The Environmental Protection Agency proposed in March the first federal limits on “forever chemicals” in drinking water, a move the Biden administration said will save thousands of lives and prevent some serious illnesses attributed to exposure to these chemicals over time. The proposal would limit toxic PFAS chemicals, or per- and polyfluorinated substances, to the lowest detectable levels. These chemicals are found in consumer, commercial and industrial products, and build up in people, wildlife and the environment. Known as “forever chemicals,” they do not break down in water and are linked to an array of health issues when humans are exposed over time, including lower infant birth weights and kidney or testicular cancer, according to the Centers for Disease Control and Prevention. The U.S. Conference of Catholic Bishops also has called for federal efforts to reduce human and environmental exposure to PFAS chemicals.

U.S. extends stay for thousands of Ukrainians as war enters second year

Thousands of Ukrainians who fled their nation in the first days of Russia’s full-scale invasion in 2022 can now apply to extend their stay in the U.S. by one year. On March 13, the U.S. Department of Homeland Security (DHS) announced it would begin considering extensions, on a case-by-case basis, for Ukrainian nationals and immediate family members who entered the U.S. prior to the federal government’s Uniting for Ukraine program. Launched in April 2022, the Uniting for Ukraine program granted eligible applicants up to two years of humanitarian parole, enabling them to enter the U.S. and apply for employment authorization. Program applicants are required to have a financial supporter in the U.S., complete vaccinations and other public health requirements; obtain biometric, biographic and security checks; and fund their own commercial travel to the U.S. To date, more than 118,000 Ukrainians have entered the U.S. through the Uniting for Ukraine program. However, Ukrainians who fled to the U.S. between Feb. 24, 2022, and the Uniting for Ukraine program start date had only been granted one year of humanitarian parole. The DHS extension aligns both groups, and the agency expects the extension vetting process to take approximately four weeks.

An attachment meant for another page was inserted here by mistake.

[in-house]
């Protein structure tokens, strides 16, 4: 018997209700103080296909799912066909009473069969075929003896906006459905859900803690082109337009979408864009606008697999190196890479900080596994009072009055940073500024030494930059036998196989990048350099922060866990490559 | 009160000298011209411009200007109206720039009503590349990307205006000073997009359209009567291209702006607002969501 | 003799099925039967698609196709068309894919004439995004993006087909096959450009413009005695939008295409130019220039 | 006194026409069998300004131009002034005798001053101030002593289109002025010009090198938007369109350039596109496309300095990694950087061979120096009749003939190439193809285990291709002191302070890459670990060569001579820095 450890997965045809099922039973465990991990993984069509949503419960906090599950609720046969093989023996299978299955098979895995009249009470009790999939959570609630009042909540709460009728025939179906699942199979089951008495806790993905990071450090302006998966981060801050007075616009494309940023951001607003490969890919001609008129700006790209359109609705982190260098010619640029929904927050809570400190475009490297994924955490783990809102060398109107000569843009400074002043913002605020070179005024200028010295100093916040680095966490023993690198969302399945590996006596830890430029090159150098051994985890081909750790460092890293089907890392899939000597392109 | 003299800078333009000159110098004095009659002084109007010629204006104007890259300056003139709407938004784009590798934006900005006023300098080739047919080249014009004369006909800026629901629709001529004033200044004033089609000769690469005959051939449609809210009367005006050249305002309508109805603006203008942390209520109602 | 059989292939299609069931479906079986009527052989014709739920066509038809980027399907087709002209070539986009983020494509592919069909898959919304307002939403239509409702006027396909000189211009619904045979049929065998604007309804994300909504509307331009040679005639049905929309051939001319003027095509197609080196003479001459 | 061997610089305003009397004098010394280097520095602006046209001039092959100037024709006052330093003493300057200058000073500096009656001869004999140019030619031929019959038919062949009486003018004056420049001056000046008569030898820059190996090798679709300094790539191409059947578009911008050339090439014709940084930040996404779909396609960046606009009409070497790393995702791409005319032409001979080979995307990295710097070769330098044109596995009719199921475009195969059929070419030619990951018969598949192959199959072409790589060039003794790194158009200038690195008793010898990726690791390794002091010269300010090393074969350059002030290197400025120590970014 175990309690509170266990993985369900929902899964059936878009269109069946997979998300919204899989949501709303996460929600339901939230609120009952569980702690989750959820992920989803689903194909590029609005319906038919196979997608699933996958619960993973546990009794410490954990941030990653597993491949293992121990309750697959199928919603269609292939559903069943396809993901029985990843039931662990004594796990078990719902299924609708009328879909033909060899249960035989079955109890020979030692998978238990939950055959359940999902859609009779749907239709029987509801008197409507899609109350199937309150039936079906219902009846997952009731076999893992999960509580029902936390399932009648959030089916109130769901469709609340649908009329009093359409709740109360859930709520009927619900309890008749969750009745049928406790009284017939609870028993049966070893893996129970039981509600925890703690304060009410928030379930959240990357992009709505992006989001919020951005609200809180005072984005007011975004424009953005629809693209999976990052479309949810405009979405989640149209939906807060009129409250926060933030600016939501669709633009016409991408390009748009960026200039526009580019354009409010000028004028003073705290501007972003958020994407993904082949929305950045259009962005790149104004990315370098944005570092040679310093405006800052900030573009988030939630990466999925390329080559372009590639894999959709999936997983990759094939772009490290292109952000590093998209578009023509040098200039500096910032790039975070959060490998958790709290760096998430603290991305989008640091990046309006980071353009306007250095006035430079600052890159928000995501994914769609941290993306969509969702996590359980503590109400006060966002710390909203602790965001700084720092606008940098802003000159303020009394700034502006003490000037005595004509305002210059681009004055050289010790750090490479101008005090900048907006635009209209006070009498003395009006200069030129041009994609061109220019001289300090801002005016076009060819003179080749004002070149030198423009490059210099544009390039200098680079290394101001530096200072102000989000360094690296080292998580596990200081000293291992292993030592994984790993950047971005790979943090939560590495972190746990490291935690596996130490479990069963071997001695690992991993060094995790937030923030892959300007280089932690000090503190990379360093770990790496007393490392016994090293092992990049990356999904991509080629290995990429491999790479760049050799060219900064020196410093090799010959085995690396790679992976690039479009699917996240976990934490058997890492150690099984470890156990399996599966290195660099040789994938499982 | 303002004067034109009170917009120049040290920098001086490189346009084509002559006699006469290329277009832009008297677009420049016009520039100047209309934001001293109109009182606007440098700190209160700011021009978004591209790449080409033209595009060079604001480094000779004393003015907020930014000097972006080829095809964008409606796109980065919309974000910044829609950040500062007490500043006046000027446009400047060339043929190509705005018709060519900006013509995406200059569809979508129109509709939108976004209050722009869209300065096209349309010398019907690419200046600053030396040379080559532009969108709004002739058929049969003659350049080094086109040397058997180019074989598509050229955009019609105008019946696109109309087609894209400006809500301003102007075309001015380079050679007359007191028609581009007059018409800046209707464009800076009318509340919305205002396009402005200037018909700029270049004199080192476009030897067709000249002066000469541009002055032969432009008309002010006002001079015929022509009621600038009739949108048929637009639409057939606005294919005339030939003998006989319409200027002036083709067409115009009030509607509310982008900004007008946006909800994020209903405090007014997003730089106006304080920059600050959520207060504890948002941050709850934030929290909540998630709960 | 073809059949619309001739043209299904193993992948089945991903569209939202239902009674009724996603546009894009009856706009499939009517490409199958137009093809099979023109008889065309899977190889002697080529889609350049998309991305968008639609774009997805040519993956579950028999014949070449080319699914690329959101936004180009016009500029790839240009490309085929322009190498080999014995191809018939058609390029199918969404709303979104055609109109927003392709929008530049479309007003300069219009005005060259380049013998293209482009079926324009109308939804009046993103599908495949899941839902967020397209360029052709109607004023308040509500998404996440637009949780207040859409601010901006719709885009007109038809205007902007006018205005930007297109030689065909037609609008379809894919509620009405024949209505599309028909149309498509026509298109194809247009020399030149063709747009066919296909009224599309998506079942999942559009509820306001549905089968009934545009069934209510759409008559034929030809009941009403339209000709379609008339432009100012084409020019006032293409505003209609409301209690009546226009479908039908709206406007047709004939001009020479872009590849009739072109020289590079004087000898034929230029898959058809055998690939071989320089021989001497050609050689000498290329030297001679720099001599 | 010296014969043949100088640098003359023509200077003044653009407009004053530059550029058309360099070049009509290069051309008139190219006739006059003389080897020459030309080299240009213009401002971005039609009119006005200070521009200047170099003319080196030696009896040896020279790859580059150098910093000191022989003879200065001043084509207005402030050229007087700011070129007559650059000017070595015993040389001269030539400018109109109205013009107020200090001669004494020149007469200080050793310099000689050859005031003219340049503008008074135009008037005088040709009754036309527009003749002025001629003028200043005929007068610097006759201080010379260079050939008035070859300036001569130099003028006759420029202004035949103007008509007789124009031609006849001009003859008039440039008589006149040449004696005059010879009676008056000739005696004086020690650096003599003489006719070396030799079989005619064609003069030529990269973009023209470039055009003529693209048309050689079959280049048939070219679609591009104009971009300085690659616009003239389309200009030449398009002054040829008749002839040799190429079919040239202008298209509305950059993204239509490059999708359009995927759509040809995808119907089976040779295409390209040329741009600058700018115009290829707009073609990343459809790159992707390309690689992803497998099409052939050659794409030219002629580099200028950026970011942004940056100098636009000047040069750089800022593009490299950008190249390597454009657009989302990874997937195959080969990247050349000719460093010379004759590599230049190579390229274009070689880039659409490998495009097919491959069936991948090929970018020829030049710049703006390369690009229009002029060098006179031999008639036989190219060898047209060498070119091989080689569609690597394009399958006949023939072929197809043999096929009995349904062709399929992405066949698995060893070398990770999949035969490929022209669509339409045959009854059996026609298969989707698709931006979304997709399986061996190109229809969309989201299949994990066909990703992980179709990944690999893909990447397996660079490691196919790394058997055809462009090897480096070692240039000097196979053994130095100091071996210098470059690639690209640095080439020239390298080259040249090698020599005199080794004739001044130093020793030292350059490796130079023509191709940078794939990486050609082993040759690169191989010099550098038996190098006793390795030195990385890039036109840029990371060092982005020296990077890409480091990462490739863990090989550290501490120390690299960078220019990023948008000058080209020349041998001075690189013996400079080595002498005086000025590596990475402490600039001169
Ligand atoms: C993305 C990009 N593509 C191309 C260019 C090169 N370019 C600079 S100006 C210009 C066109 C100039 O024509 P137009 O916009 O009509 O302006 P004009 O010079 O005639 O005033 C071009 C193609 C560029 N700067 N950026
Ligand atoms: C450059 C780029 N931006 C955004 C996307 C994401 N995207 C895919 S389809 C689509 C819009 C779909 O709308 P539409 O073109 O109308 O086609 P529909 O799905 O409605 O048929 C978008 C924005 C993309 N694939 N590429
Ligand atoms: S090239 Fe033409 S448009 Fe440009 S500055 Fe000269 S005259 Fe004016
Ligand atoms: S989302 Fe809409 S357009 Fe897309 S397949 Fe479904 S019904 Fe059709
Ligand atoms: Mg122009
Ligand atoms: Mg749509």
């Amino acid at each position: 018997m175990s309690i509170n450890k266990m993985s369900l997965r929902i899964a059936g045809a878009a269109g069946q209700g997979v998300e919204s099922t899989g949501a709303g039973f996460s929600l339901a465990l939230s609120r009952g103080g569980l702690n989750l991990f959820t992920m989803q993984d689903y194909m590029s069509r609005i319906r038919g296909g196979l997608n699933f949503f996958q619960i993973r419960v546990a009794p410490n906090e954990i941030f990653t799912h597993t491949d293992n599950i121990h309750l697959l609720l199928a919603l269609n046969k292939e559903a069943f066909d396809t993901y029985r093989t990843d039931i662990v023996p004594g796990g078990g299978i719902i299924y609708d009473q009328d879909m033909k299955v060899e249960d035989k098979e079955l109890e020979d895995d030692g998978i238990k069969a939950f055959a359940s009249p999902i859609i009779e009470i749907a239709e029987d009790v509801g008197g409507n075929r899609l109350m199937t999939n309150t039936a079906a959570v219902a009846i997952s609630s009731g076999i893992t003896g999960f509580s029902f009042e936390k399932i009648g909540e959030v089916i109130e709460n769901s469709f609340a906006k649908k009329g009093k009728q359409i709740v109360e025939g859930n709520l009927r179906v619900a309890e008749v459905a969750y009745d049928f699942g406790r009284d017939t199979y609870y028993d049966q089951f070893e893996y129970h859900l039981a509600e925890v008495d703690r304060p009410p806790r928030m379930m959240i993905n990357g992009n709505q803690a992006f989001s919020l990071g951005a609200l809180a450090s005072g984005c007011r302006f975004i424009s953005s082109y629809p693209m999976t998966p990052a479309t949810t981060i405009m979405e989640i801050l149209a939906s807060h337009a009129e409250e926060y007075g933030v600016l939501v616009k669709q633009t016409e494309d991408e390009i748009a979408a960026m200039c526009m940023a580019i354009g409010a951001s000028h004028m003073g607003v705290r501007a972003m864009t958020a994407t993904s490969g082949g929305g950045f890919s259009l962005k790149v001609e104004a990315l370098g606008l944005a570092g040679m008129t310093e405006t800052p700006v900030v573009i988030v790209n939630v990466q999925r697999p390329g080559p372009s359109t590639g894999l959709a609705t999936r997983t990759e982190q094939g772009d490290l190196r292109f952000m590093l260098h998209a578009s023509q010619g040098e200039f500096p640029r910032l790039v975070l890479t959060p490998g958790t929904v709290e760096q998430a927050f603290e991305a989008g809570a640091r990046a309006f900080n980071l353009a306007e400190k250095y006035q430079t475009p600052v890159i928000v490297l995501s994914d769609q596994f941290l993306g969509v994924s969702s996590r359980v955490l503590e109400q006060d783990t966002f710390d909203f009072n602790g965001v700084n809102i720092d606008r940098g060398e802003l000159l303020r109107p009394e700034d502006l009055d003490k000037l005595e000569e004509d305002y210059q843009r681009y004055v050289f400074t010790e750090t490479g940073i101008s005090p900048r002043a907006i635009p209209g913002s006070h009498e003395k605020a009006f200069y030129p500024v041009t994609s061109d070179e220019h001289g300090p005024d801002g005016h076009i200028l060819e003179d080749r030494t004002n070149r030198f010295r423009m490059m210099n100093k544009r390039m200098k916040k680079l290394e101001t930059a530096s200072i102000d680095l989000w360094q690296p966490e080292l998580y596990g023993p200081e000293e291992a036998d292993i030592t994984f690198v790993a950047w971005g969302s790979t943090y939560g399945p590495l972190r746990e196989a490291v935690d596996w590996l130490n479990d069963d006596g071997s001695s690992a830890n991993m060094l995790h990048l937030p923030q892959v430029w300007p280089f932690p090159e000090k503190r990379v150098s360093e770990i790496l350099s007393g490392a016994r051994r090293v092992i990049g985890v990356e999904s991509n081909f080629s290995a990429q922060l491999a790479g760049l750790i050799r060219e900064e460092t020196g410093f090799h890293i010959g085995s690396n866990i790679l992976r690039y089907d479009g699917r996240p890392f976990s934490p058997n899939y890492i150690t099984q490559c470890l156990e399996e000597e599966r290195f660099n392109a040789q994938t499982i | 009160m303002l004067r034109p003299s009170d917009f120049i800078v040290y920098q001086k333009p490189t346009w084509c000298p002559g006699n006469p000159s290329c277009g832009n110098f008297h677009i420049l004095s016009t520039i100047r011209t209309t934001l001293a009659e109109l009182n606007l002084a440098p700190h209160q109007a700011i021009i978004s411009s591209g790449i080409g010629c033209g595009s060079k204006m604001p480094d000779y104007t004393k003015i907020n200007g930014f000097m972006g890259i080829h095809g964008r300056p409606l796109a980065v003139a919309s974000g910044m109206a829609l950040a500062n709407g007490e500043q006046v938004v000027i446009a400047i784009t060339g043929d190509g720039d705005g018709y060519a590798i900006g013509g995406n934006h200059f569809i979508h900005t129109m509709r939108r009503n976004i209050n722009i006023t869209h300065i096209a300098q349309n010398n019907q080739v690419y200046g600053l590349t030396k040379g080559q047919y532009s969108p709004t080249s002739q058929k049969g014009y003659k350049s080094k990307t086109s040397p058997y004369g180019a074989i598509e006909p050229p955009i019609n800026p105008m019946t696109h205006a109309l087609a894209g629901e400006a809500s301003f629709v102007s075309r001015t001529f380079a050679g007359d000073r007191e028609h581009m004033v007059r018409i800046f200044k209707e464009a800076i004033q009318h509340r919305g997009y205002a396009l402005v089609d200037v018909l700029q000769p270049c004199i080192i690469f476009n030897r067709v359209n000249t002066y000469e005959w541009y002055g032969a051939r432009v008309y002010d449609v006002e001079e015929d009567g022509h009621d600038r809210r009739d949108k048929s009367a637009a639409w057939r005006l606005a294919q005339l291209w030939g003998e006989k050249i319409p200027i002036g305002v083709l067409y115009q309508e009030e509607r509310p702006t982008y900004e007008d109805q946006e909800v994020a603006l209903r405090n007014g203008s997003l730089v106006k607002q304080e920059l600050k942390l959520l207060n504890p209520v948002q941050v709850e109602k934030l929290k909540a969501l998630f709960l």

The church in Ireland is launching a Year for Vocations as it grapples with a steep decline in seminary numbers and with aging priests. Focused on diocesan priesthood, the Year for Vocations opens April 30, on the 60th anniversary of St. Paul VI’s launching of the World Day of Prayer for Vocations in 1963. It will last until April 2024. “Take the Risk for Christ” is the theme of the initiative, which was unveiled at the national seminary in St. Patrick’s College, Maynooth, March 7 by the Irish Bishops’ Council for Vocations. It takes place as the Irish church’s 26 dioceses implement radical structural changes, including parish partnerships and enhanced roles for the laity, to offset the lack of priests.

Top photo: Local residents walk past a multistory apartment block in Mariupol, Ukraine, March 16, 2023, which was destroyed during the Russian invasion. Thousands of Ukrainians who fled the first days of Russia’s full-scale invasion are now eligible to apply for a one-year extension of their stay in the U.S. (OSV News photo/Alexander Ermochenko, Reuters)

Author: OSV News

OSV News is a national and international wire service reporting on Catholic issues and issues that affect Catholics.